Action Brick Mansions

Free Running Film Review: Brick Mansions

April 24, 2014Ben Mk


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Parkour brothers

By Ben Mk

For the uninitiated, Parkour is more than a sport — it's an art form, where the objective of getting from Point A to Point B in the quickest way possible demands strength, agility and focus. Its inclusion in films like Casino Royale and The Bourne Ultimatum have helped it to gain mainstream notoriety; but no films have been as instrumental in bringing Parkour to the masses as Luc Besson's 2004 film, Banlieue 13, and its 2009 sequel, Banlieue 13: Ultimatum — both of which starred Parkour's founder, David Belle. Now, ten years later, Besson and Belle are bringing the free running action stateside, with the Banlieue 13 remake, Brick Mansions.

This time, the story unfolds in 2018 Detroit (as opposed to 2010 Paris), where — with shades of Escape from New York — the government has erected a massive wall around an über-dangerous section of the city known as Brick Mansions. Cordoned off from the rest of the civilian population, and with no law enforcement presence whatsoever, crime runs rampant within its slums; and their denizens have taken it upon themselves to govern them as they see fit. Some, like criminal kingpin Tremaine Alexander (RZA), have seized the opportunity to build an empire for themselves; while others, like ex-con Lino Dupree (David Belle), try their best to uphold the safety of the neighborhood — even if that means making enemies with dangerous men like Tremaine.

Outside its walls, no police officer dares to venture inside Brick Mansions, except for one: Damien Collier (Paul Walker), an undercover cop with an axe to grind (and maybe even a little bit of a death wish). When the powers that be inform him that Tremaine has hijacked an armored vehicle and stolen its payload — a neutron bomb — Damien is eager for the opportunity to settle the score with his nemesis once and for all. There's just one catch: he has mere hours to find and disarm the device before it detonates, killing millions. And that's where Lino — who also happens to know Brick Mansions inside and out — factors into the plan; for Damien will need his help in order to locate Tremaine — and the bomb — in time. Luckily for Damien, Lino has ample cause for joining the mission, as Tremaine is also holding Lino's girlfriend, Lola (Catalina Denis), captive, in retaliation for his vigilantism.

Just as Banlieue 13 marked the directorial debut of cinematographer Pierre Morel, editor-turned-director Camille Delamarre (who previously worked with Besson on Transporter 3, Taken 2 and Lockout) cuts his teeth on Brick Mansions, working from a screenplay by Besson himself. From bare-fisted brawls to bullet-riddled car chases, Delamarre churns out action sequences that are brisk and well-choreographed, hitting many of the same beats as the original. But Banlieue 13 still ranks as the superior film, thanks to its more inventive (and engaging) action set pieces and grittier tone. In contrast, pseudo-gritty is a more apropos description of Brick Mansions. It has all the right ingredients — gangs, guns and violence — but instead, Delamarre and Besson emphasize the more cartoonish aspects of the plot — which reach their zenith in a scene where a character all but sees cartoon birds encircling his head (though he does hear them), after being concussed with a brick.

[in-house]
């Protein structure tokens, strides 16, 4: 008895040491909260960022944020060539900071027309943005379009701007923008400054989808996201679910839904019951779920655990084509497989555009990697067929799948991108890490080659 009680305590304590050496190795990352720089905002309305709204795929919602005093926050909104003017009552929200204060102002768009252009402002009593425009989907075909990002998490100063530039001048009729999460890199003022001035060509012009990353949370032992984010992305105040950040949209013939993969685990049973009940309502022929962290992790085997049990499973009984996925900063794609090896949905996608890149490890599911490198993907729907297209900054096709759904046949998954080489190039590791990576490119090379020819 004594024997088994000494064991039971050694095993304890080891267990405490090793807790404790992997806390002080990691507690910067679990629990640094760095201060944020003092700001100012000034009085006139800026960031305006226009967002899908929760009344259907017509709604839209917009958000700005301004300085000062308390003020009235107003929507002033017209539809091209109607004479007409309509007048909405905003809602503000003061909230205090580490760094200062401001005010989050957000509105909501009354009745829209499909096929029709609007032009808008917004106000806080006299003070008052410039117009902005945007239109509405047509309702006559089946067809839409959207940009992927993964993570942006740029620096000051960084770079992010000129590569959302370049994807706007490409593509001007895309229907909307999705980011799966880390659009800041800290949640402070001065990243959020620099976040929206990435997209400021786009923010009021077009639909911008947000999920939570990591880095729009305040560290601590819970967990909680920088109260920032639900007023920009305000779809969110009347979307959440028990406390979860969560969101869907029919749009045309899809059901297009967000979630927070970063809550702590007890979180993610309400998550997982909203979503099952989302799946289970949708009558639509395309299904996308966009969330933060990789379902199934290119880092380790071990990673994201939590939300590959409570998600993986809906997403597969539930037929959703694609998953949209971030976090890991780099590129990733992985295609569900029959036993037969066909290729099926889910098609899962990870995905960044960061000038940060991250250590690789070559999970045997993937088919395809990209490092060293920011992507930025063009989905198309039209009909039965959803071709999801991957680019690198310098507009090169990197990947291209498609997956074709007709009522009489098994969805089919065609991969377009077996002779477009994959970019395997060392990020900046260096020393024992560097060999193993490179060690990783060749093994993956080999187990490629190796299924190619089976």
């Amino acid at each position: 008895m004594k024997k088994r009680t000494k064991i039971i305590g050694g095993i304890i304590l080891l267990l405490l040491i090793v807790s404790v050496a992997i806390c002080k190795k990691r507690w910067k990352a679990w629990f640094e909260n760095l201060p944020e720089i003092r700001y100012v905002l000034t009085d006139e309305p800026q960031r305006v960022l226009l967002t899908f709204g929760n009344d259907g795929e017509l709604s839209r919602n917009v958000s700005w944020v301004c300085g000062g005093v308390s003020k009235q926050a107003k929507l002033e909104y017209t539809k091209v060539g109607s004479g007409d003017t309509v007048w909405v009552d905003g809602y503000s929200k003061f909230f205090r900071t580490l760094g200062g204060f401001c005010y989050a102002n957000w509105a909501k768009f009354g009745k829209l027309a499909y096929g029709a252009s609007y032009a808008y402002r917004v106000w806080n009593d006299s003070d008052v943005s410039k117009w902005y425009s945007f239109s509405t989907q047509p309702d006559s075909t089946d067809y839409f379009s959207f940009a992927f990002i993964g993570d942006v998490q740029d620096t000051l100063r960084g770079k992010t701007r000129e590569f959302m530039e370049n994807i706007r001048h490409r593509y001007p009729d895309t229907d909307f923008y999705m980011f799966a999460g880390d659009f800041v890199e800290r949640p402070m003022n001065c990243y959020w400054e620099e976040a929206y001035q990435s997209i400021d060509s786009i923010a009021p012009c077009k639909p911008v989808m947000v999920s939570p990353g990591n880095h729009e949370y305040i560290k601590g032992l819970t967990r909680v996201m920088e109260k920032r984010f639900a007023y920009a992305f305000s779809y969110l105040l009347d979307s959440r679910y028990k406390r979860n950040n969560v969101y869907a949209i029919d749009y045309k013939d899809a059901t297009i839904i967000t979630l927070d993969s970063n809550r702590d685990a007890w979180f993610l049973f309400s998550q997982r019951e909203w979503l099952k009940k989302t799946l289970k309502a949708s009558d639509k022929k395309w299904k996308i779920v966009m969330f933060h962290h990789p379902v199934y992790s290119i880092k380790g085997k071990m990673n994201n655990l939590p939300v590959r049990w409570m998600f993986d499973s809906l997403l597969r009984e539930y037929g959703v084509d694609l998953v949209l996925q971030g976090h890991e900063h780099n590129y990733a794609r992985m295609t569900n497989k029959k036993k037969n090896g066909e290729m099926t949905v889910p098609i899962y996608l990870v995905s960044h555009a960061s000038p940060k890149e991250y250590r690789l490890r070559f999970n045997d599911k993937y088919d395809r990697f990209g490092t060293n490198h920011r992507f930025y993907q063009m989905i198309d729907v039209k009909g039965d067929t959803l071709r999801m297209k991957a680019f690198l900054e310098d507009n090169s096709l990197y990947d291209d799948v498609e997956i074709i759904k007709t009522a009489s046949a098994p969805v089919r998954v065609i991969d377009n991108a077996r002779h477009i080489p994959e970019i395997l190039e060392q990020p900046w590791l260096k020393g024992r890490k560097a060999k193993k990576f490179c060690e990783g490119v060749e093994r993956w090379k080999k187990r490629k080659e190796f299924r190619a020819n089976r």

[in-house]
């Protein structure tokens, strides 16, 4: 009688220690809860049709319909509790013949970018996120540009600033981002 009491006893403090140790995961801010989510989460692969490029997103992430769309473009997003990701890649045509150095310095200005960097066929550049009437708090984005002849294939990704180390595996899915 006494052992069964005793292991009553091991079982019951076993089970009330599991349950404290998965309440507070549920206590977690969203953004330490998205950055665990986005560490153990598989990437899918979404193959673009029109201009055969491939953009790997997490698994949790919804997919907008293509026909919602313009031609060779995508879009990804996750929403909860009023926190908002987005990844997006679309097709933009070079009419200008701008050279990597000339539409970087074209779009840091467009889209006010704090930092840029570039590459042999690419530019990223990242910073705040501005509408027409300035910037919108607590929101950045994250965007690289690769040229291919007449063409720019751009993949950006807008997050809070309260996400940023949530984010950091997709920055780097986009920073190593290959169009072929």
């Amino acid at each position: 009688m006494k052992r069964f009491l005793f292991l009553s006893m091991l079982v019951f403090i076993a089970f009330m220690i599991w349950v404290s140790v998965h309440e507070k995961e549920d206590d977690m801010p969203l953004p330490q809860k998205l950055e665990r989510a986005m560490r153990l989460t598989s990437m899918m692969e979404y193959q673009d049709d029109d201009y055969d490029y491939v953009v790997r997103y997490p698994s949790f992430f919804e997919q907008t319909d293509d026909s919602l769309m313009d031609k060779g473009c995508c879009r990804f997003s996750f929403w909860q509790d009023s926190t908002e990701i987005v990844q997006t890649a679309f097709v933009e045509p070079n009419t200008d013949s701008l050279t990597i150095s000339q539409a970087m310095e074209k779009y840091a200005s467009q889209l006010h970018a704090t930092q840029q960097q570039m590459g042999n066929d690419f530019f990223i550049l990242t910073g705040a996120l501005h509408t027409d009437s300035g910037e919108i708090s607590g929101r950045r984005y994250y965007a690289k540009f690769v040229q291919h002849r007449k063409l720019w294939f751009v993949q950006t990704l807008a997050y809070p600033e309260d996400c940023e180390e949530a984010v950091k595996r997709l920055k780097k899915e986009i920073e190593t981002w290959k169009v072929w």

But of course, Brick Mansions will forever be remembered as one of Paul Walker's final films. And though it won't redefine his legacy, it is a fair representation of his acting prowess, typifying his appeal as both a leading man and an action star. The nature of the material doesn't lend itself to showcasing his full range as a dramatic actor (unlike his part in the Hurricane Katrina drama, Hours), but Walker is a good fit for his role, turning in a performance that echoes his portrayal of officer Brian O'Connor, in the first instalment of the Fast and the Furious franchise. And his natural rapport with Belle, his on-screen partner in crime, goes a long way in selling the authenticity of their situation. The original film was partially driven by the interplay between their two characters, but Besson's updated screenplay transforms it into somewhat of a three-character dynamic, by throwing RZA — whose character is less of an archetypal villain than his Banlieue 13 counterpart — into the mix. Fortunately, their mutual chemistry works to the film's advantage; and it not only helps their performances rise above the often ham-fisted dialog, but it also makes their interactions one of the highlights of the picture.

The Bottom Line

Banlieue 13 may have been saddled with a B-movie premise, but it was infused with exhilarating stunt work and a certain edginess that helped to elevate it above its genre competition. Brick Mansions tackles a nearly-identical premise, but despite admirable efforts on the part of Walker, Belle and RZA, it can't avoid being eclipsed by its predecessor. As a standalone piece of action cinema, it's certainly a decent — if not brazenly campy — thrill ride. And to their credit, Delamarre and Besson imbue Brick Mansions with the same spirit as Banlieue 13. But it feels like some of what made the first film so uniquely appealing has been lost in translation. [★★★]








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